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More about Time and Health

Henri Bergson is one of the great philosophers of the 20th century. His thinking on memory and perception includes an innovative take on how we perceive time and our modern attitudes to time.

Without going into his philosophical arguments too much, consider their possible practical consequences on how you handle time in your day-to-day existence and, hence, your health.

Briefly, time can be perceived in two ways, as clock time or as experienced time. Clock time is measurable and the measurements can be analysed. Experienced time is how we feel about any period of our real life. Many of our problems, according to Bergson, stem from our inability to keep these different concepts apart.

Our usual reliance on clock time misleads us because any sequence is subdivided into a series of discreet points in time. Seconds add up to minutes, minutes to hours and so we imagine that we are analysing time in terms of exact measurements just as we do with distances between two points in space.

So, we operate as if time could be a sum of stationary moments, a little like a series of stills adding up to a complete film.

’Real time’ does not however consist of discreet moments but of continuous events that flow ’in a never-ceasing rhythm’. No string of one-by-one moments, then, but moments that continually join and fuse: Bergson’s comparison is with a melody in which the notes follow each other but cannot be separated since the tone of one influences the next.

Bergson’s arguments met with a certain resistance from others, including Albert Einstein, but have inspired many philosophers, academics, artists and writers.Perhaps they will inspire you to ask questions about your health. We will now go on to consider three areas that may be relevant to you.

  1. To fragment clock time or to experience real time

We often try to carve up time to make it fit our timetables. To plan efficiently in clock time, we finesse our arrangements in hours and minutes. But, as Bergson sees it, minutes and hours are only symbols of our attempts to reinterpret reality in standardised units. Like all symbols, they give a skewed view of reality.

But, when we are completely engaged in the present, we perceive real time through intuition. It happens for instance when we join wholeheartedly in actions like boisterous play with children, sport, music-making and dance. Or in uncomplicated stillness, perhaps contemplating nature, mindfulness or prayer.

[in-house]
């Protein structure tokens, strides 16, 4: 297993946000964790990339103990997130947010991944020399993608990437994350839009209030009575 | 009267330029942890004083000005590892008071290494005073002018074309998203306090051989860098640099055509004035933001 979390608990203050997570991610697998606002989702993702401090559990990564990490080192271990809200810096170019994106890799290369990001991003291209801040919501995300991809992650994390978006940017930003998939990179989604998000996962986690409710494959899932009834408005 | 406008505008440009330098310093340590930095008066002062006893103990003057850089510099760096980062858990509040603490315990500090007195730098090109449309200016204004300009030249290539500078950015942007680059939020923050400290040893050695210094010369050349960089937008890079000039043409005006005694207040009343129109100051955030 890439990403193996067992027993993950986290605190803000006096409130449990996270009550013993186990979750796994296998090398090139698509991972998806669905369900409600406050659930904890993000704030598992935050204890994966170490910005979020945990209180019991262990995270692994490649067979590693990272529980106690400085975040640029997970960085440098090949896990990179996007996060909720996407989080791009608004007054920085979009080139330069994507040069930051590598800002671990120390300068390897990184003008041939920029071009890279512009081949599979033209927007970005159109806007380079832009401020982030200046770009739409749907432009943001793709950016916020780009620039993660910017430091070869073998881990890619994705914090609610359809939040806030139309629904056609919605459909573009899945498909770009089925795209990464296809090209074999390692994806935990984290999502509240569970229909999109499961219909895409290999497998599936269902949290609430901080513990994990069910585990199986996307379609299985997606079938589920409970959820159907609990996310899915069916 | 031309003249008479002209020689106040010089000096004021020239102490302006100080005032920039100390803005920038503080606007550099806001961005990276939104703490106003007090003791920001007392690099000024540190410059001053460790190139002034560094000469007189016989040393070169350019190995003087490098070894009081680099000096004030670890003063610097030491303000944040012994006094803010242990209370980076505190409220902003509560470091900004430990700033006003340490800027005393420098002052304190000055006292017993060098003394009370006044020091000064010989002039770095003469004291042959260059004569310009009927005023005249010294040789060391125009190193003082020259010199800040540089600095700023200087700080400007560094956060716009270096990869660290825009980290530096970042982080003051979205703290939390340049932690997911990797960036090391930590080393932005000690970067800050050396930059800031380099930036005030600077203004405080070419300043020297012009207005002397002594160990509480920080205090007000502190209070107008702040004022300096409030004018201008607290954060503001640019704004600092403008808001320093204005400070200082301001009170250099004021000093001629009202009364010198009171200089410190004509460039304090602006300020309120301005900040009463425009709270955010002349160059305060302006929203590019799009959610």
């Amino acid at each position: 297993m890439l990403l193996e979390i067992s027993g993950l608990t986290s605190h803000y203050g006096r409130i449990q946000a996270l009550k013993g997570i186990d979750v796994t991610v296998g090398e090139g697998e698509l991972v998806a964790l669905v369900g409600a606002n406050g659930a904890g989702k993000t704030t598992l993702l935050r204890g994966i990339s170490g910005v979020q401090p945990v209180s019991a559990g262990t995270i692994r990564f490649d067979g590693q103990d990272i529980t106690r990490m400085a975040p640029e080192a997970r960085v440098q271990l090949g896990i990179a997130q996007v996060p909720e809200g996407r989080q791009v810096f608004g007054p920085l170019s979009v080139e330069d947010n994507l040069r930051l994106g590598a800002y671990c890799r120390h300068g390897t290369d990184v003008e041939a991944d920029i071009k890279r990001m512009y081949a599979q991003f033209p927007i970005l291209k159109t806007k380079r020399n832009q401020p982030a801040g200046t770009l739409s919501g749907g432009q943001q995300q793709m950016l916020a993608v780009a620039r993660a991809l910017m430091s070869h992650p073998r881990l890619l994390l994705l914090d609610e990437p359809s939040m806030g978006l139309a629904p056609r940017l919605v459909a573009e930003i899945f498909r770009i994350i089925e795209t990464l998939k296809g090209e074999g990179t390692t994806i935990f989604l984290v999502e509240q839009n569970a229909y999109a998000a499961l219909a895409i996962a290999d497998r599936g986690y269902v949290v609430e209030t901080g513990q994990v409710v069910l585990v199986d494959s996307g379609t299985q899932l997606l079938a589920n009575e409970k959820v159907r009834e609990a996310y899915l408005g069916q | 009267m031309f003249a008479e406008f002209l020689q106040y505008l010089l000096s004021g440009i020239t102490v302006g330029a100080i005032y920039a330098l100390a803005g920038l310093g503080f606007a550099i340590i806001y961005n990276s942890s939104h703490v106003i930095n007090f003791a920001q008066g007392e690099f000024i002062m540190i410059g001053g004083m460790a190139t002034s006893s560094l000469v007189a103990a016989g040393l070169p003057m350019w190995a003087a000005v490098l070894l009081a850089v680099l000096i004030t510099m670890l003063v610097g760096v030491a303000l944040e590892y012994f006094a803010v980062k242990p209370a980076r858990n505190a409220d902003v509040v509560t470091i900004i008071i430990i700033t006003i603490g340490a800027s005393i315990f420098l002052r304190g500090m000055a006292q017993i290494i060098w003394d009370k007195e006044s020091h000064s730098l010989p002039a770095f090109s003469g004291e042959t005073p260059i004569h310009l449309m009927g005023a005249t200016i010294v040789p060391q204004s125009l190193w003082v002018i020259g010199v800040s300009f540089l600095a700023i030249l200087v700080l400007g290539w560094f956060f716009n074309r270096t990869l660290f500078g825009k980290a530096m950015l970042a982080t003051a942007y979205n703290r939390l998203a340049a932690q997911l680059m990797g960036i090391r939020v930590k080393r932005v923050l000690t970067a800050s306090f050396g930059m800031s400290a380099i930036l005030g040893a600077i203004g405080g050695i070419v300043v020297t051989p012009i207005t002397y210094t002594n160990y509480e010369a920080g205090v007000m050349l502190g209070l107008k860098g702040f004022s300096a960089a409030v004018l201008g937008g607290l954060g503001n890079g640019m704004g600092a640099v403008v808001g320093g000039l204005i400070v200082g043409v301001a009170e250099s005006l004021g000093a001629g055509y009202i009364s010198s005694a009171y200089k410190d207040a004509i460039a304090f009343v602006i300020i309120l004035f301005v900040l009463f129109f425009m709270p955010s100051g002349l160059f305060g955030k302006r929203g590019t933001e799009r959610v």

Intuition is our only means of arriving at a complete experience of reality. Bergson explains that intuition is like strolling through a town, and clock time like studying the town on a drawing.  People who are very much alive in the here and now can be said to ‘live in the flow’– a mode of being that has been shown to reduce stress and increase wellbeing and health.

Naturally, we must all adjust to modern society with its insistence on planning and synchronicity but, now and then. It is surely worth asking yourself this: Do I tend to carve up time, or have I truly entered into the moment-to-moment flow?

  1. Striving to reach a state of perfection or experience reality

Perhaps you recognise in yourself a constant drive towards new goals as if the meaning of your life was to reach certain desirable states: if only my pain would stop, my weight were ideal, my project a success, my house or my holiday perfect. As if time was nothing but a route to something else – bigger and better.

According to Bergson, we are deceived by the symbols we use to measure clock time: symbolic entities such as definite dates and times of day that are designed to impress us with the concept of static situations and times of happiness that can be captured, just as a photo captures a moment in time. While we are, probably in vain, chasing elusive ideals, we miss out on experiences in real time as it flows by. In this way, we are actually missing out on life itself.

That is why, in our goal-oriented world, it would be worth asking more often: Do you focus on the journey or the goal, on reality or its symbolic representation?

  1. You change constantly, whether you want to or not

While we have been working on this set of web pages, we have been talking to a variety of people about health and lifestyle. It turned out to be quite common for them to say that they’re fine and don’t want to change anything as in, for instance: “I’m pleased with the way things have panned out, so I can’t think of anything to change in my life right now”. Or this: “I’ve already changed my habits as much as I can.” Yet others say that change is not for them, it’s too late anyway.

 The underlying assumption is often that a change entails a disturbance of some situation that would otherwise have remained constant. This has its roots in our habitual take on clock time as a series of pre-set units.

This notion, Bergson reminds us, is wrong and unreal. On the contrary, reality – the moment-to-moment flow – is in constant movement. This means that our body and our surroundings are also in a constant state of change, whether we like it or not. Your health, your life changes today, regardless of the lifestyle changes you made yesterday.

That is why we have a choice: to affirm change and to a limited extent, try to modify the way it affects us or else, we have to close our eyes and passively allow ourselves to be carried along.

In which way would you like to change yourself just now?


Henri Bergson (1859 -1941) has become a focus of renewed interest. His works, often collections of articles and essays, are being republished. Most of the material discussed here is drawn from his article Introduction to Metaphysics (1903), that became part of The Creative Mind, a collection published e.g. by Dover Publications, 2012.

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